If you want to see a country through the perspective of the locals, live with a host family while you volunteer abroad. It’s certainly a tradeoff but what you lose in privacy you gain in truly becoming a member of the community. The important thing to remember is that YOU need to adjust to your environment. And, you need to do it fast. There is nothing worse than a self-righteous, spoiled volunteer.
Here are Erin’s top 5 tips when living with a host family:
- CPC (clean plate club) it every day.
Food is extremely valuable throughout developing countries. In addition, in many cultures, food is considered waste after it is touched so it can’t even be used as leftovers. A common rookie mistake is to leave food on the plate at the end of the meal. We do it at home too much [except my brother, Dan, who is a lifetime member of the CPC]. To avoid insulting the cook, take a small first helping as you will always be offered seconds!
- Go green.
Conserve water by turning off the shower (if you have running water) while you lather up. Bring your backpack when you go to the grocery store. Drink filtered instead of bottled water. Use electricity only when necessary.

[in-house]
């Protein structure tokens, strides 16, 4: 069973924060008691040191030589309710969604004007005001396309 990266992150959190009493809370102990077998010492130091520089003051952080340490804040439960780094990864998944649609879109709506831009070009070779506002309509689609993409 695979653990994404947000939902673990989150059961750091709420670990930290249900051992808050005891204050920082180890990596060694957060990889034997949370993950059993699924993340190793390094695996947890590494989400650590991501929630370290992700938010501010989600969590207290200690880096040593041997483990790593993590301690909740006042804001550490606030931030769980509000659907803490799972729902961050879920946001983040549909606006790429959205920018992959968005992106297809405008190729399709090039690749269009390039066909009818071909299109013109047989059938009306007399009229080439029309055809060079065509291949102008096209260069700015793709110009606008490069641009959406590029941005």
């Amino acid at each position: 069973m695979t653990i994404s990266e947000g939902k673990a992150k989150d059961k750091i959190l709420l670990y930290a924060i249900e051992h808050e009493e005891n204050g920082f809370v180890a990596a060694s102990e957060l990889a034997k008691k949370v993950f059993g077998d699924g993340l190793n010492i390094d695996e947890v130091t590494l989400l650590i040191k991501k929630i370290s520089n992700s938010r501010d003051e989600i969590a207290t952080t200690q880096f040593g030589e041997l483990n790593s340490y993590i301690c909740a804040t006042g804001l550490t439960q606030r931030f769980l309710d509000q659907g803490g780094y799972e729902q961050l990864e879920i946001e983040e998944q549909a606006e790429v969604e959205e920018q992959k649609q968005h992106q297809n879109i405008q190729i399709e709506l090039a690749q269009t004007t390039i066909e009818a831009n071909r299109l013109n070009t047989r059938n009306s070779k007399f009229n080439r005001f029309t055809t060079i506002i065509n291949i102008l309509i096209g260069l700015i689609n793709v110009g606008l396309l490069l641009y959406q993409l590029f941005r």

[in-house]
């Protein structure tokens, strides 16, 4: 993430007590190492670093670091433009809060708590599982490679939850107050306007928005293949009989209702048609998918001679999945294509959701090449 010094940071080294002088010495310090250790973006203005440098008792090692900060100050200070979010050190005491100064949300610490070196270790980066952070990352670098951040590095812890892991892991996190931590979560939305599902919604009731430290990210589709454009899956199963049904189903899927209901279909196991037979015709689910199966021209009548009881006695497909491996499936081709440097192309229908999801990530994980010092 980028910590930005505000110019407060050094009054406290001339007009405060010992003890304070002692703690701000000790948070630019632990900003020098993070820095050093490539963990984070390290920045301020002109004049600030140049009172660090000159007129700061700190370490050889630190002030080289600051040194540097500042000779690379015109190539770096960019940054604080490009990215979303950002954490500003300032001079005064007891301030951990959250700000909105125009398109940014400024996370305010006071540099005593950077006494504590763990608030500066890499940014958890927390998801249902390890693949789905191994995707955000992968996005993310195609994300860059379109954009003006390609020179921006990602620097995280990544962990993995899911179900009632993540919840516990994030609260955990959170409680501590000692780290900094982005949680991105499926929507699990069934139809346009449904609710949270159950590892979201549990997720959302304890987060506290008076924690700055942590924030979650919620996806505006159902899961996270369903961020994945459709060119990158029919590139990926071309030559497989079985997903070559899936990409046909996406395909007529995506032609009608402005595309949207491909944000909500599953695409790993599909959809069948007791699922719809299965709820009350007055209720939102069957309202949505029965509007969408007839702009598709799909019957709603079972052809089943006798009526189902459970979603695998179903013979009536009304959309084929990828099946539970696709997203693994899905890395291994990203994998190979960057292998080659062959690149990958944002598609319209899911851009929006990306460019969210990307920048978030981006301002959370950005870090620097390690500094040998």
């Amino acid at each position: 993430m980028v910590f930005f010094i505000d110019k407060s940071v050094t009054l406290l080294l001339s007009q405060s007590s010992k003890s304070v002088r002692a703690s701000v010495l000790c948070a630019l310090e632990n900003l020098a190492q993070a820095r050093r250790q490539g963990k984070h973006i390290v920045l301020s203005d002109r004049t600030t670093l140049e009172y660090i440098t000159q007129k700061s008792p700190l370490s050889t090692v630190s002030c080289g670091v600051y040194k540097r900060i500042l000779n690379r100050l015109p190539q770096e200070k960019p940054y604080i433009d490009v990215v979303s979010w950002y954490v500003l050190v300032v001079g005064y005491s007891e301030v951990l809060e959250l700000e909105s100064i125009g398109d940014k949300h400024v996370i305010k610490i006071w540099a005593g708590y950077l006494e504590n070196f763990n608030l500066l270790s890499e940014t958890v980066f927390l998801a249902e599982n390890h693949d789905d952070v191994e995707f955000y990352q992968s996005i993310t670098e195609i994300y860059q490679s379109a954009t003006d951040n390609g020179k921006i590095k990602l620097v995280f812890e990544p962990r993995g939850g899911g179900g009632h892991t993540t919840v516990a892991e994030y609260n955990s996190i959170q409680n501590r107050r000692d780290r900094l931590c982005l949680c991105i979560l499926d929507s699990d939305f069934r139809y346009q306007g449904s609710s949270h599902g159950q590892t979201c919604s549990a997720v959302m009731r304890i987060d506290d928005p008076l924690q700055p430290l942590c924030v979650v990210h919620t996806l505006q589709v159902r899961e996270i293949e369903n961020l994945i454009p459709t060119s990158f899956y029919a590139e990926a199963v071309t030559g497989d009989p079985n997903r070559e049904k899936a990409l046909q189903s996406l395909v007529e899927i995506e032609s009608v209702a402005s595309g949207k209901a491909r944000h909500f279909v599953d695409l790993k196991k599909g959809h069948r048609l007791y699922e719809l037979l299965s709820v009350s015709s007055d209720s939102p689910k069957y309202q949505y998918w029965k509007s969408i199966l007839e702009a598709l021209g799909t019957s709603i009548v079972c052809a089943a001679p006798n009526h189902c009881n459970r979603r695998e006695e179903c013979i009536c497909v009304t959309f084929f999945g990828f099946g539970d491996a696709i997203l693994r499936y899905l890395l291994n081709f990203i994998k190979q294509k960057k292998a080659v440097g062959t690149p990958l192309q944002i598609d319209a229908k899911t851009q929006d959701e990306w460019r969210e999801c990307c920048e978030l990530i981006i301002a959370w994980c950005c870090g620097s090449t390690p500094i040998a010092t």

- Be one of the first to rise.
You will never be THE first to rise. But try not to be the last to wake up every day. You’ll look lazy. Morning tea/coffee/hang is common and you may steal your most quality moments of the day with your family before the sun comes up. You can also help out with some of the morning chores like cooking, cleaning, or getting younger kids ready for school.
- Step outside of your comfort zone.
Now, if you are a vegetarian, I am not implying that you should eat meat. That is your moral code. Big difference. I do mean try new foods that are offered. Make a fool of yourself by attempting the traditional dance at a party. Dress up like a local from time to time. These small gestures are a fantastic way to connect with your family by showing your genuine interest in their customs and culture.
- Keep in touch!
When you arrive, host families will welcome you into their home like you’ve been there all along. They are incredibly kind, generous, and will make you feel at home in no time. In turn, if you are going out, they’ll want to know when you will be back. It can be annoying but it’s how they treat members of their family. When you leave to return back to your own country, keep in touch to let them know how much they meant to you. After all, they are family.